Allard Prize for International Integrity Winner To be Named September 28 in Vancouver

The Peter Allard School of Law at the University of British Columbia in Vancouver, Canada has announced the three finalists for the 2017 Allard Prize for International Integrity.

Peter Allard

Created and funded by alumnus Peter Allard, the $80,000 (USD) biennial prize is one of the largest awards in the world recognizing efforts to combat corruption and promote human rights.

The winner of the Allard Prize will be announced at a special ceremony at the University of British Columbia’s Old Auditorium on September 28, 2017 at 6:30 pm.

The keynote speaker will be American journalist and author Glenn Greenwald, who broke the story of U.S. whistleblower Edward Snowden to the world and co-founded the news outlet The Intercept.

The Intercept covers national security, politics, criminal justice and more, and gives its journalists the editorial freedom and legal support they need to pursue investigations that expose corruption and injustice.

The 2017 Allard Prize finalists are a Brazilian prosecution task force, an Azerbaijani journalist and an Egyptian human rights lawyer.

“These finalists have been selected from a diverse and fascinating pool of nominations,” said Catherine Dauvergne, Dean of the Allard School of Law. “Peter Allard’s commitment to shedding light on the work of advocates worldwide who are fighting corruption and promoting human rights is a crucial step to helping real change happen in the world.”

The Allard Prize for International Integrity was first awarded in 2013 to Anna Hazare for his work in leading successful movements across India to enhance government transparency and investigate and prosecute official corruption. The 2015 Prize went to John Githongo and Rafael Marques de Morais, two African journalists who exposed corruption in their respective countries of Kenya and Angola.

The finalists this year include the Brazilian Car Wash Task Force — Força Tarefa da Lava Jato — which has worked to prosecute some of the most powerful Brazilian political leaders, including the popular former president, Luiz Inacio Lula da Silva, who was convicted of corruption and money laundering last month.

“Operation Car Wash” began as a local money laundering investigation and grew into the largest probe to date uncovering cases of state capture and grand corruption in Brazil.

Its investigations have resulted in over 280 persons charged, 157 convictions, 1,563 years of cumulative jail time and restitution agreements of over $3 billion.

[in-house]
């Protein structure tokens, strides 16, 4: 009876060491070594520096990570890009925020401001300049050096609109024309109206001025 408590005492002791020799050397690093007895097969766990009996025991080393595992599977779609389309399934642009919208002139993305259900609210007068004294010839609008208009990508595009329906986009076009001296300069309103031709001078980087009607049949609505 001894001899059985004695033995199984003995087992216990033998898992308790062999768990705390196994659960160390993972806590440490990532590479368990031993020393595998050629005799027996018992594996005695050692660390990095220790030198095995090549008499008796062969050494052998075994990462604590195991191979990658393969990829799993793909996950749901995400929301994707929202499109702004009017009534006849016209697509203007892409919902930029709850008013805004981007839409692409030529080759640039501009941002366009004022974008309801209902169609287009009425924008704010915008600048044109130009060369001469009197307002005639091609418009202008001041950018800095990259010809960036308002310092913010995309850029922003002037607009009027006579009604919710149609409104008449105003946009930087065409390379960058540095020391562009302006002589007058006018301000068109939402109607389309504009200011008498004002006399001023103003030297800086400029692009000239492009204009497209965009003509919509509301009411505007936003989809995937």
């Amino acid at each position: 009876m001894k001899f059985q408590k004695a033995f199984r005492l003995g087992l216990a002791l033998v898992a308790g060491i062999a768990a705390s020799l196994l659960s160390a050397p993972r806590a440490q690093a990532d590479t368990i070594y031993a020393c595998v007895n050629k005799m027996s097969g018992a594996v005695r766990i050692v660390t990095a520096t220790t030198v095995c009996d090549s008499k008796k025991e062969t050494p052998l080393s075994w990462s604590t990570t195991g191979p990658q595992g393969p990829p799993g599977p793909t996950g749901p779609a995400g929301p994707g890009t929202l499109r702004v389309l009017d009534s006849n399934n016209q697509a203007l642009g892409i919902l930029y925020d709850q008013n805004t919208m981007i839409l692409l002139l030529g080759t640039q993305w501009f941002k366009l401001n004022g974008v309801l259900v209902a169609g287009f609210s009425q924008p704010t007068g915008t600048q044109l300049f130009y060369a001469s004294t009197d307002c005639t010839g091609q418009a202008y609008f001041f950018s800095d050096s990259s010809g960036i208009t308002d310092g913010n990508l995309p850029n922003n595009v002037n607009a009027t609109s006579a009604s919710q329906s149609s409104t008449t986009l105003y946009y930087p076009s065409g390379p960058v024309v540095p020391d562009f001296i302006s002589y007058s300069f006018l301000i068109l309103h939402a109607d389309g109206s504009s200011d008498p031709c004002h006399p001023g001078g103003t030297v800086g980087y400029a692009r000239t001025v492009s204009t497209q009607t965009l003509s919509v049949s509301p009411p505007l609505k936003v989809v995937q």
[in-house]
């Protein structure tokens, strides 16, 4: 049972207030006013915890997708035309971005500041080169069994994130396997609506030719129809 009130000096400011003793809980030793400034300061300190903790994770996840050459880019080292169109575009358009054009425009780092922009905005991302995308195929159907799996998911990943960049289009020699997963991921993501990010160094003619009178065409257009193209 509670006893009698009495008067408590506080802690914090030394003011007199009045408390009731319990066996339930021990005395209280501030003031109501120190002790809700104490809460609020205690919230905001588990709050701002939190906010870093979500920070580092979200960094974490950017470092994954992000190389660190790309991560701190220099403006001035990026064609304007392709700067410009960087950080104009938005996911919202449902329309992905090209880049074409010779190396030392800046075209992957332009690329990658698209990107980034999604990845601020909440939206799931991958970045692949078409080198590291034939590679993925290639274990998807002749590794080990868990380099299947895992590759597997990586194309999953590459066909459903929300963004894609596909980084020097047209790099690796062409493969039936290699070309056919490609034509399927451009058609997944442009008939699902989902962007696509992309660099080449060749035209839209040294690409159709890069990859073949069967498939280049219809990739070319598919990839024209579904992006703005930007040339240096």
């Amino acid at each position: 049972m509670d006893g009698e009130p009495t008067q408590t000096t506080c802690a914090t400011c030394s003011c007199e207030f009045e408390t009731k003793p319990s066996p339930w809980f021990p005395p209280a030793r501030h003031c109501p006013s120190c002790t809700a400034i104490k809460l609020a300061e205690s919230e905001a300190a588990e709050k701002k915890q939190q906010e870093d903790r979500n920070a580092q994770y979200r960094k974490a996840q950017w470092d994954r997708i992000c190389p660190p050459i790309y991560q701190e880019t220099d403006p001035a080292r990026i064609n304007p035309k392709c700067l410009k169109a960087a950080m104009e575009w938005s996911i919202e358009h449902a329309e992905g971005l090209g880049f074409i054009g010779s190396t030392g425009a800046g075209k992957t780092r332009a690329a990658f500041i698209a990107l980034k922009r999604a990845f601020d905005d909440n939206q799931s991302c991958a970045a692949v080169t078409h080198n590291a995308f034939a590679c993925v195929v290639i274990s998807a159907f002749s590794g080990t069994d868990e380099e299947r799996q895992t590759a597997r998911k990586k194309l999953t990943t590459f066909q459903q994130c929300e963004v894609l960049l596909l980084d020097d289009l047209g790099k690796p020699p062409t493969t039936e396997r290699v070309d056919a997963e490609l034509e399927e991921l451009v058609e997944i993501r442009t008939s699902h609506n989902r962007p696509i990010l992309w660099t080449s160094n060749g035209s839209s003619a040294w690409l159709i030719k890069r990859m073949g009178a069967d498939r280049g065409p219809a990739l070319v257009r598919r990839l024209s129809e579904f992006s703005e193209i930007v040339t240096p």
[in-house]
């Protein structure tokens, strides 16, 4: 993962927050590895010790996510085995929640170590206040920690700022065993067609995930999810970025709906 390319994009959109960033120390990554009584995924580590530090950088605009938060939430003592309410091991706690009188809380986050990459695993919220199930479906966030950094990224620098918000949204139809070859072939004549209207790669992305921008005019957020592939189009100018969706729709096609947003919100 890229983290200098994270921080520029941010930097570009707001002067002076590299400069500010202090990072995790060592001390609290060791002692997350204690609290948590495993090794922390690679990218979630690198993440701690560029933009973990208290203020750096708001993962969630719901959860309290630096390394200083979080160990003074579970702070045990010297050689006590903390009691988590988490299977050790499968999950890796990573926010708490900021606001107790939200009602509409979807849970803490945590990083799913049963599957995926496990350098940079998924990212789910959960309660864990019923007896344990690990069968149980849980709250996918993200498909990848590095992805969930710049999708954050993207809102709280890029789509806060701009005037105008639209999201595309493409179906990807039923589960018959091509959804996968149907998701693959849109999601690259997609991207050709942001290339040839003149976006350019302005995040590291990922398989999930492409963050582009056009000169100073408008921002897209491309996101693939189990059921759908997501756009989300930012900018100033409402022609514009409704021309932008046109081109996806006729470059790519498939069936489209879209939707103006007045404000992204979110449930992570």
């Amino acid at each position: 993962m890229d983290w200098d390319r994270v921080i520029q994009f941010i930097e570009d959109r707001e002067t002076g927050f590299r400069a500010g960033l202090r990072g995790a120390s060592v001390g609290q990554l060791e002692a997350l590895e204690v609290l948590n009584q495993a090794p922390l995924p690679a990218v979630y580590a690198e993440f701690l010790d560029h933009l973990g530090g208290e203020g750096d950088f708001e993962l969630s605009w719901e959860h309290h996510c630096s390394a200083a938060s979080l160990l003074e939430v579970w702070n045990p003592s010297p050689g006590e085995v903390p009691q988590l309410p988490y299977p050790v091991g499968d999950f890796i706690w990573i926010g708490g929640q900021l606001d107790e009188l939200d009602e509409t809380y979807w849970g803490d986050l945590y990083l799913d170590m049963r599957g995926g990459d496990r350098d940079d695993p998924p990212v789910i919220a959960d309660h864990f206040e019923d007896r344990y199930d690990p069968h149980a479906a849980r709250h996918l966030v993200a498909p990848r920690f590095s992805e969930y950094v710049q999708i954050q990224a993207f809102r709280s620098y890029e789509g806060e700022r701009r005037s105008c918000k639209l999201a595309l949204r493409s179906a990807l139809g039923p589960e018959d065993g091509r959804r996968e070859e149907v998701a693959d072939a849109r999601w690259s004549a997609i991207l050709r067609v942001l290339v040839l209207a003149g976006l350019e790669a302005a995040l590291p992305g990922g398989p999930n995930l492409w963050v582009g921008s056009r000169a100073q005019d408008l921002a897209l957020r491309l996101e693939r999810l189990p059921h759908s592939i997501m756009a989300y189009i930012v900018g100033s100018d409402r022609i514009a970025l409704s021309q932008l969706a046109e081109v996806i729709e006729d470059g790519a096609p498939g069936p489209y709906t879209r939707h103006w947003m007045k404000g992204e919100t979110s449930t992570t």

The Task Force’s work has led to the most significant anti-corruption bill in Brazil’s history, supported by over two million Brazilian citizens, and underscores the message that everyone is equal under the law and even the most powerful leaders will be held accountable.

Another finalist is Khadija Ismayilova, an investigative journalist in Azerbaijan, Khadija.

Ismayilova writes about high-level corruption and misuse of power in Azerbaijan for the Organized Crime and Corruption Reporting Project (OCCRP) and Radio Free Europe’s Azerbaijani service.

In 2010, Ismayilova helped in reporting on the corruption of Azerbaijan’s President, Ilham Aliyev — that the President’s wife and children owned real estate in the United Arab Emirates worth $44 million.

In 2013, Ismayilova received private video footage of herself in her home from an anonymous source, with a note warning her to behave.

She was arrested in 2014 and sentenced to seven-and-a-half years in prison on charges that many saw as retaliation for her reports.

In 2016, the Supreme Court of Azerbaijan released Ismayilova on probation but forbade her to travel abroad for five years without official permission.

The third finalist is Azza Soliman, a renowned women’s rights lawyer.

Azza Soliman is the co-founder of the Center for Egyptian Women’s Legal Assistance (CEWLA).

She has dedicated her life to fighting corruption and injustice faced by Egyptian women in both the private sphere and the judicial system.

She started her activism in 1995 when she was arrested after exposing the torture imposed on female members of the Islamic Group.

Soliman has worked to support women’s access to justice by using progressive interpretations of religion to influence legislation and combat the monopoly and corruption of religious institutions.

In 2015, Soliman was unjustly charged with unauthorized protest and public order violations after testifying against a policeman who she witnessed killing a female human rights defender during a protest.

In response, she founded the “Protecting Witnesses and Whistleblowers Coalition” to help enhance the Rule of Law. Currently, the Egyptian government has curtailed Soliman’s freedom by freezing her law firm’s and her own private assets and banning her from traveling outside Egypt.

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